Commissioner Paris Speaks with Employer Committee
Attendance was up at the monthly Union Towns Employer Committee meeting. Chairperson Joyce Gandy called the meeting to order and welcomed guest-speaker Union County Commissioner Lamar Paris. Members and guests listened intently to all that Commissioner Paris had to say.
Just returning from a trip to Washington, D.C. , Commissioner Paris was well informed on current issues affecting employers and businesses in our area. He talked about finding jobs for our young people and pointed out Union County Development Authority Tom Murphy's efforts to recruit new industry to the area. Paris said, "The airport's new runway will have a huge impact over the next few years."
Paris touched on many subjects including the new Wal-Mart which is expected to employ 250 people. "We are looking at a tentative completion date of September 2008. It depends on DOT approval, closing dates, and construction time-tables."
Commissioner Paris also mentioned plans for a new 1,400 acre resort with two 18-hole golf courses, 50-200 rental cottages, a convention center, and residential section. Upon completion, the retail value of this facility will be more than $2,000,000,000. If plans are approved, the resort will be located on two state roads and will bring in its own sewer system. Based in Atlanta, with connections to the Ritz Carlton, the resort will hire 400-600 people.
Paris talked about improving education in Georgia . "The secret to attracting new industry is proving that we have qualified and educated people to fill positions in the work place."
The Union Towns Employer Committee would like to express their appreciation to Commissioner Paris for his informative presentation. They would also like to announce an upcoming seminar titled, "Immigration Reform Changes Your World." The program will be held at NGTC's Blairsville Campus on Thursday March 29, 2007 and is sponsored by Union Towns Employer Committee, Blairsville Union County Chamber of Commerce, Towns County Chamber of Commerce, and North Georgia Technical College . Cost is minimal at just $45 per person ($35 if attendee is a member of the Chamber of Commerce, Union/Towns Employer Committee, or Union-Towns Home Builders Association.). Pizza and drinks will be provided courtesy of United Community Bank.
The Union Towns Employer Committee monthly meeting was held at the Cookie Jar Restaurant in Blairsville, Georgia where service was excellent and food was delicious.
September 5, 2007 - Union Towns Employer Committee hears from Billy Childers
The Union Towns Employer Committee recently heard from Billy Childers, District II Tax Director with the Georgia Department of Labor. Childers gave an interesting talk about the Unemployment Insurance Program. Childers said, "Unemployment Insurance has basically been around since the depression. It's a good program that helps people who really need it. The purpose of unemployment insurance is to help people that are out of work through no fault of their own. There is $2.4 billion in trust. If we have a recession our unemployed workers will get paid."
He went on to explain many details of the program including liability, tax provisions, reporting requirements, claims for benefits, special forms, special types of assistance, detection and prevention of fraud, protecting your rights, and other services that are offered. Handbooks that contain lots of useful information and simple explanations are available at the Georgia Department of Labor.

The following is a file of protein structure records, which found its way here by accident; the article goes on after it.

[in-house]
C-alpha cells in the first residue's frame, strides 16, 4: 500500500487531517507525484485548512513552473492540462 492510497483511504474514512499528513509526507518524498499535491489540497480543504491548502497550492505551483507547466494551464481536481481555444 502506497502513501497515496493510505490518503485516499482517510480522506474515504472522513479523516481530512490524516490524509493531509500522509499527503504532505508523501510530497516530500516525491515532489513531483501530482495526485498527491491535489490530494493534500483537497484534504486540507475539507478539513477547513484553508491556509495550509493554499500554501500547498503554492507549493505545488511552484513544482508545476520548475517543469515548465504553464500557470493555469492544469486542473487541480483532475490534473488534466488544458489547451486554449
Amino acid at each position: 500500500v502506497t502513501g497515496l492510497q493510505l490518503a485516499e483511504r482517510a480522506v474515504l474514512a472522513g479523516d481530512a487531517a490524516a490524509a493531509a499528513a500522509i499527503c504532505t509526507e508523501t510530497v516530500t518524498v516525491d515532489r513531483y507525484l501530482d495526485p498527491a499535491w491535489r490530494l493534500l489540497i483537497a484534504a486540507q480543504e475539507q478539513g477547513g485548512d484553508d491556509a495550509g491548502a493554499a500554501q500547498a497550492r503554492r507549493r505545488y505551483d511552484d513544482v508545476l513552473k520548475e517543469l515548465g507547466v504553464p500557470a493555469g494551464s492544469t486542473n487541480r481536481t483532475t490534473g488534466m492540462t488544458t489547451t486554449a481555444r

Childers touched on many facets of the unemployment insurance program including filing online via the internet, liability for unemployment taxes, and making payments by credit card. He also spoke about child labor laws, work certificates, and other issues vital to the workplace.
The Union Towns Employer Committee meetings are informative, fun, and a great way to get in some friendly networking during breakfast or lunch. Employer Meetings are held each month at various locations in Towns and Union Counties . Interested employers are encouraged to become involved in the Union Towns Employer Committee. Membership provides the opportunity for informational sessions on issues directly affecting day to day business operations.
Union Towns Employer Committee
The Union Towns Employer Committee gathered for their monthly meeting on August 1, 2007. Over fifteen area employers and representatives attended the "Dutch treat" luncheon which was held at the Ridges Resort and Club in Hiawassee, Georgia.
Joyce Gandy welcomed everyone to the meeting and introduced Ruth King from the North Georgia Technical College - Georgia Work Ready Program. King is a job profiler with the Georgia Work Ready Certificate and Assessment Program. She explained the process of implementing the program that matches people's skills with their jobs. She also gave examples of the many benefits.
"The program provides credentials that help in making quick comparisons between a person's skill levels and job requirements. The certificate, which is easily and universally understood, is a valuable resource for employers and certificate recipients," says King. "Benefits to employers include reduced turnover, increased productivity, higher employee morale, and improved employee selection and advancement procedures."
King went on to discuss various aspects of the Work Ready Program. Job profiling enables human resource managers to make better decisions when hiring and promoting employees. It also helps determine who to select for training programs and management positions.
Implementing the Georgia Work Ready Program brings more business to the state, brings better workers, and brings in more money. Initiatives are in place to transform existing hiring policies. Building upon Work Ready Communities, regions will be formed based on common resources. Competitive grants of $500,000 will be made available to help develop talented pools of workers.
The Georgia Work Ready Program is county based. Certain requirement must be met to qualify including a commitment to improving the public high school graduation rate and a minimum graduation rate of 70%. Georgia 's technical colleges deliver the Work Ready services and offer assessment at no charge to participating individuals. For more information about the Georgia Work Ready Certification Program, visit the website at www.gaworkready.org .